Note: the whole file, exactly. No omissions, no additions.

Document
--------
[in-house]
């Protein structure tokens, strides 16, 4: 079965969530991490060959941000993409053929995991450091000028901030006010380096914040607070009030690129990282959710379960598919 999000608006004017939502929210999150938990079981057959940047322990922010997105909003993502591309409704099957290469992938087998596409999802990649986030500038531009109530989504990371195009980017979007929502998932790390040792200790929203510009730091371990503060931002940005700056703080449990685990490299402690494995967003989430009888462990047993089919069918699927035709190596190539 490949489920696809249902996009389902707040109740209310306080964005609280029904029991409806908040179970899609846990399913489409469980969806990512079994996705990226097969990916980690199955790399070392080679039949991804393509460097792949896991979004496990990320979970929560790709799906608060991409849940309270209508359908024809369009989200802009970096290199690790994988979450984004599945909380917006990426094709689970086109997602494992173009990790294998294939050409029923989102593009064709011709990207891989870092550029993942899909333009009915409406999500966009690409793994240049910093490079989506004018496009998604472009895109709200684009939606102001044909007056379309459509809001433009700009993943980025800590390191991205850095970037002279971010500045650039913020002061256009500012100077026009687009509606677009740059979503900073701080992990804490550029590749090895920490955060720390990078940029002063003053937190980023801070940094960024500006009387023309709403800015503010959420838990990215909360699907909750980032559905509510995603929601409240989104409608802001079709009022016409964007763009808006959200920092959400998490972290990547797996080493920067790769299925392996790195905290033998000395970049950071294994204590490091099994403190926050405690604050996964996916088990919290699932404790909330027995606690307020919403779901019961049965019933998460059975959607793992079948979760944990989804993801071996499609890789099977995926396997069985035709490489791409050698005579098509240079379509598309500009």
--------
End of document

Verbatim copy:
[in-house]
């Protein structure tokens, strides 16, 4: 079965969530991490060959941000993409053929995991450091000028901030006010380096914040607070009030690129990282959710379960598919 999000608006004017939502929210999150938990079981057959940047322990922010997105909003993502591309409704099957290469992938087998596409999802990649986030500038531009109530989504990371195009980017979007929502998932790390040792200790929203510009730091371990503060931002940005700056703080449990685990490299402690494995967003989430009888462990047993089919069918699927035709190596190539 490949489920696809249902996009389902707040109740209310306080964005609280029904029991409806908040179970899609846990399913489409469980969806990512079994996705990226097969990916980690199955790399070392080679039949991804393509460097792949896991979004496990990320979970929560790709799906608060991409849940309270209508359908024809369009989200802009970096290199690790994988979450984004599945909380917006990426094709689970086109997602494992173009990790294998294939050409029923989102593009064709011709990207891989870092550029993942899909333009009915409406999500966009690409793994240049910093490079989506004018496009998604472009895109709200684009939606102001044909007056379309459509809001433009700009993943980025800590390191991205850095970037002279971010500045650039913020002061256009500012100077026009687009509606677009740059979503900073701080992990804490550029590749090895920490955060720390990078940029002063003053937190980023801070940094960024500006009387023309709403800015503010959420838990990215909360699907909750980032559905509510995603929601409240989104409608802001079709009022016409964007763009808006959200920092959400998490972290990547797996080493920067790769299925392996790195905290033998000395970049950071294994204590490091099994403190926050405690604050996964996916088990919290699932404790909330027995606690307020919403779901019961049965019933998460059975959607793992079948979760944990989804993801071996499609890789099977995926396997069985035709490489791409050698005579098509240079379509598309500009």